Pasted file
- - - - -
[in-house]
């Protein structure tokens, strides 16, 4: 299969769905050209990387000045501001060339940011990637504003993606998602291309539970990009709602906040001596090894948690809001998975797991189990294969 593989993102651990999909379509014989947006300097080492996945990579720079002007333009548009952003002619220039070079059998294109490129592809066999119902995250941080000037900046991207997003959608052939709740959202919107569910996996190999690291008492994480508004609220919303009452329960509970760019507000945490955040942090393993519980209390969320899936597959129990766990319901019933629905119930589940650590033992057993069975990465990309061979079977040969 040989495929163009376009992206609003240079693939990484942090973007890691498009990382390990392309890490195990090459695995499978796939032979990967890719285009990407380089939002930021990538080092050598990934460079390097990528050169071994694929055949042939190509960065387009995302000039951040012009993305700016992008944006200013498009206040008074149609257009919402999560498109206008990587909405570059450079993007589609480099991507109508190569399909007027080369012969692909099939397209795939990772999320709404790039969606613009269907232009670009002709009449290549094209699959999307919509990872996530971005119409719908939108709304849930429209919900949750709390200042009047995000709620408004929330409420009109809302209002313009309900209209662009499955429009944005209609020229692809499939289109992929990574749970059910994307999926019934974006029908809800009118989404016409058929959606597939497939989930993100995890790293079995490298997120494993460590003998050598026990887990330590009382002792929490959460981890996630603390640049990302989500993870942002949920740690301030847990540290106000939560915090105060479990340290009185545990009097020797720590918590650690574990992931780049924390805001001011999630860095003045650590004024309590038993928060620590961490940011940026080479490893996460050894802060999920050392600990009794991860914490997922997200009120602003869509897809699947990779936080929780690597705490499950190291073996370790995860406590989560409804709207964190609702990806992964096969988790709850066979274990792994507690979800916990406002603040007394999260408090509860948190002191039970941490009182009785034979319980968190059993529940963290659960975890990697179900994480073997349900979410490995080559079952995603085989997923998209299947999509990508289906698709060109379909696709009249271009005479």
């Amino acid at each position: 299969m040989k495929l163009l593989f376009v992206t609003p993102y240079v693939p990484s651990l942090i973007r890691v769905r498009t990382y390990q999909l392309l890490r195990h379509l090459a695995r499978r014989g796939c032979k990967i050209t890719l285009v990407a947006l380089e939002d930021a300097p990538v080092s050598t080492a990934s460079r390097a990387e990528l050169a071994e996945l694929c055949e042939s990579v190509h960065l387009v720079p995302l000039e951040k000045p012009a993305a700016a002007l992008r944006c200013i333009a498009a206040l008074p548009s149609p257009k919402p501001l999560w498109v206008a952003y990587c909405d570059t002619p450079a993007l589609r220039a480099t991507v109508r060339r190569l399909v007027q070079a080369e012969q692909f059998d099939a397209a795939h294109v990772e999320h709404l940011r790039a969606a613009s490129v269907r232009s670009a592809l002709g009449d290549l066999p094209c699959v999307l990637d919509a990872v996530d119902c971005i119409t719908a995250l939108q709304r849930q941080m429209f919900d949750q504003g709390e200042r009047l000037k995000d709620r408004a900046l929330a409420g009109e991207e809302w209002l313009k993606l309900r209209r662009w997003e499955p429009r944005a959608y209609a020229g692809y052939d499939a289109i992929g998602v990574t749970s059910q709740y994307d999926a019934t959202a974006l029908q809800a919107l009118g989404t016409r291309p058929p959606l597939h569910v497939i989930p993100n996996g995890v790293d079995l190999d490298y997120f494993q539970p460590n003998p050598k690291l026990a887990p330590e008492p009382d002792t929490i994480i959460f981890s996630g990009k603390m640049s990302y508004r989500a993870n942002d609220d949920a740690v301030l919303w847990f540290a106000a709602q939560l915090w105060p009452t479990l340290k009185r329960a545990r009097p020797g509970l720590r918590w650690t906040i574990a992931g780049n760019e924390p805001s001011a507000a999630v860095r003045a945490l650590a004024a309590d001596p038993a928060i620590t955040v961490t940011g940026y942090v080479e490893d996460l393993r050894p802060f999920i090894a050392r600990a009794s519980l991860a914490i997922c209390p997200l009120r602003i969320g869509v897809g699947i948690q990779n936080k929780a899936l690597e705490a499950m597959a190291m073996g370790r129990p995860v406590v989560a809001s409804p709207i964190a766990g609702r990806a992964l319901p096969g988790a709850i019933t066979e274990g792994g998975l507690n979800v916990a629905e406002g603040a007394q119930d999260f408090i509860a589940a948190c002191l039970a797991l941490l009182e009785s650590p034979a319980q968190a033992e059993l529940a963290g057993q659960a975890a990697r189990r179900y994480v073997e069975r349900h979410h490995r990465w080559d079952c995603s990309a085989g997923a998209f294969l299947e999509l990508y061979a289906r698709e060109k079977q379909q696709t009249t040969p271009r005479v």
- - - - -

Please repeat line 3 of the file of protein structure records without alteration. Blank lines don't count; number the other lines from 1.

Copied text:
């Amino acid at each position: 299969m040989k495929l163009l593989f376009v992206t609003p993102y240079v693939p990484s651990l942090i973007r890691v769905r498009t990382y390990q999909l392309l890490r195990h379509l090459a695995r499978r014989g796939c032979k990967i050209t890719l285009v990407a947006l380089e939002d930021a300097p990538v080092s050598t080492a990934s460079r390097a990387e990528l050169a071994e996945l694929c055949e042939s990579v190509h960065l387009v720079p995302l000039e951040k000045p012009a993305a700016a002007l992008r944006c200013i333009a498009a206040l008074p548009s149609p257009k919402p501001l999560w498109v206008a952003y990587c909405d570059t002619p450079a993007l589609r220039a480099t991507v109508r060339r190569l399909v007027q070079a080369e012969q692909f059998d099939a397209a795939h294109v990772e999320h709404l940011r790039a969606a613009s490129v269907r232009s670009a592809l002709g009449d290549l066999p094209c699959v999307l990637d919509a990872v996530d119902c971005i119409t719908a995250l939108q709304r849930q941080m429209f919900d949750q504003g709390e200042r009047l000037k995000d709620r408004a900046l929330a409420g009109e991207e809302w209002l313009k993606l309900r209209r662009w997003e499955p429009r944005a959608y209609a020229g692809y052939d499939a289109i992929g998602v990574t749970s059910q709740y994307d999926a019934t959202a974006l029908q809800a919107l009118g989404t016409r291309p058929p959606l597939h569910v497939i989930p993100n996996g995890v790293d079995l190999d490298y997120f494993q539970p460590n003998p050598k690291l026990a887990p330590e008492p009382d002792t929490i994480i959460f981890s996630g990009k603390m640049s990302y508004r989500a993870n942002d609220d949920a740690v301030l919303w847990f540290a106000a709602q939560l915090w105060p009452t479990l340290k009185r329960a545990r009097p020797g509970l720590r918590w650690t906040i574990a992931g780049n760019e924390p805001s001011a507000a999630v860095r003045a945490l650590a004024a309590d001596p038993a928060i620590t955040v961490t940011g940026y942090v080479e490893d996460l393993r050894p802060f999920i090894a050392r600990a009794s519980l991860a914490i997922c209390p997200l009120r602003i969320g869509v897809g699947i948690q990779n936080k929780a899936l690597e705490a499950m597959a190291m073996g370790r129990p995860v406590v989560a809001s409804p709207i964190a766990g609702r990806a992964l319901p096969g988790a709850i019933t066979e274990g792994g998975l507690n979800v916990a629905e406002g603040a007394q119930d999260f408090i509860a589940a948190c002191l039970a797991l941490l009182e009785s650590p034979a319980q968190a033992e059993l529940a963290g057993q659960a975890a990697r189990r179900y994480v073997e069975r349900h979410h490995r990465w080559d079952c995603s990309a085989g997923a998209f294969l299947e999509l990508y061979a289906r698709e060109k079977q379909q696709t009249t040969p271009r005479v």